I think that in this context, what matters, what is salient in the communication, is that Alister---the guy registered for my class---is almost finished with the paper. That this guy is finished with the paper is not relevant. This suggests that there is no lie. But I am not sure.
Tuesday, January 17, 2017
First person pronouns and lying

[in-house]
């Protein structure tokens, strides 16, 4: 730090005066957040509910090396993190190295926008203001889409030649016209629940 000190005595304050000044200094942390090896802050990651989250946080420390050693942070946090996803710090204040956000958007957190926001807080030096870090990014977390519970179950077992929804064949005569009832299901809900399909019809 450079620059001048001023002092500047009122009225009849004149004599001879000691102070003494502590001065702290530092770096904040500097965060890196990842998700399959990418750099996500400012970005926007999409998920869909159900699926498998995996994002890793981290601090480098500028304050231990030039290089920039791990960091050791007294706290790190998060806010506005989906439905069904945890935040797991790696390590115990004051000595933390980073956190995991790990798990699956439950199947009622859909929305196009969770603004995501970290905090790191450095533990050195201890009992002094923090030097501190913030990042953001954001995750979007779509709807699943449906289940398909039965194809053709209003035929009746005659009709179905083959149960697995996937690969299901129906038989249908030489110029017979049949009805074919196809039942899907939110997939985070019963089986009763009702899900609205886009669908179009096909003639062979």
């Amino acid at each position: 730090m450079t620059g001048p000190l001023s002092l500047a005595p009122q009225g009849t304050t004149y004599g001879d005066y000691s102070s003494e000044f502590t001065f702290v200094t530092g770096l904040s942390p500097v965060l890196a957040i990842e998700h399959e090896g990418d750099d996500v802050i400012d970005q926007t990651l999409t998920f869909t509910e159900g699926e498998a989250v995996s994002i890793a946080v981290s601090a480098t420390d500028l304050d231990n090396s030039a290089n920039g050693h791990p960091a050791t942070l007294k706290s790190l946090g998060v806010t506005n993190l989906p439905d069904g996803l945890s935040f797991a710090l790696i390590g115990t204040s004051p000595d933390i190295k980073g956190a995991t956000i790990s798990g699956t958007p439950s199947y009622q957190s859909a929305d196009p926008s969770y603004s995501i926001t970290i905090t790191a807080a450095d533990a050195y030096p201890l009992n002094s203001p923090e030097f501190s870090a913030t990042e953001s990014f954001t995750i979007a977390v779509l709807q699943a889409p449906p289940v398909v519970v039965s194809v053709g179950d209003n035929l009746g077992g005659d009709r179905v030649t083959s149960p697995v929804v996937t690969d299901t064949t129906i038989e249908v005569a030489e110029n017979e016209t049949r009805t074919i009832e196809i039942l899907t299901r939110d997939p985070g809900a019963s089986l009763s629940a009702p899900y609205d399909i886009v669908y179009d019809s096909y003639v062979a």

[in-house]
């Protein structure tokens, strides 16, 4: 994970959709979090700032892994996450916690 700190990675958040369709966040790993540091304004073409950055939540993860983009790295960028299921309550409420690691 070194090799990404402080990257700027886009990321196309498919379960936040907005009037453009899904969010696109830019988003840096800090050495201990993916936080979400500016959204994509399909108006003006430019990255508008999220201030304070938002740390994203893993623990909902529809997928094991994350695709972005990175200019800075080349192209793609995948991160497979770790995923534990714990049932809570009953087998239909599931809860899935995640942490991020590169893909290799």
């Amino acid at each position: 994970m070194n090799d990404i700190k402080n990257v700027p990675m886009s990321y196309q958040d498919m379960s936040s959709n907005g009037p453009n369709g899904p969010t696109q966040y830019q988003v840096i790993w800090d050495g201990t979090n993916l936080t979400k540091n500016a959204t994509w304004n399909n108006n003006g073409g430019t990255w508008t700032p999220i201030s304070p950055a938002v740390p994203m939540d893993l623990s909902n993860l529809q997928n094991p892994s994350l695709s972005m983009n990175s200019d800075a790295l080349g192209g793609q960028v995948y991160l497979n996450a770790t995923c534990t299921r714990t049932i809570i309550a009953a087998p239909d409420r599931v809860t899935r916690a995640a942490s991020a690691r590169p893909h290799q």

Suppose that I have Alister, who is an identical twin of Bob, registered in my class. One day, Alister is not feeling well, but knowing about Baylor's absence policy, he asks Bob to attend in his place, and while he's there to tell me, quite correctly, that the term paper that Alister is working on is almost finished. So, Bob comes class, and at the end says to me: "I'm almost finished with the paper for you." Bob is deceiving me by pretending to be Alister. But is he telling a truth or a falsehood at the end? That depends on what the referent of "I" is. If the referent is Bob, then Bob is telling me something false, but if the referent is Alister, then Bob is telling me something true. I take the referent to be Alister, and Bob expects me to take the referent to be Alister. I form the belief that Alister is almost finished with his paper for me, which is true. On the other hand, I also take the referent to be this man, and Bob expects me to do so. I also form the belief that this man is almost finished with his paper for me, which is false.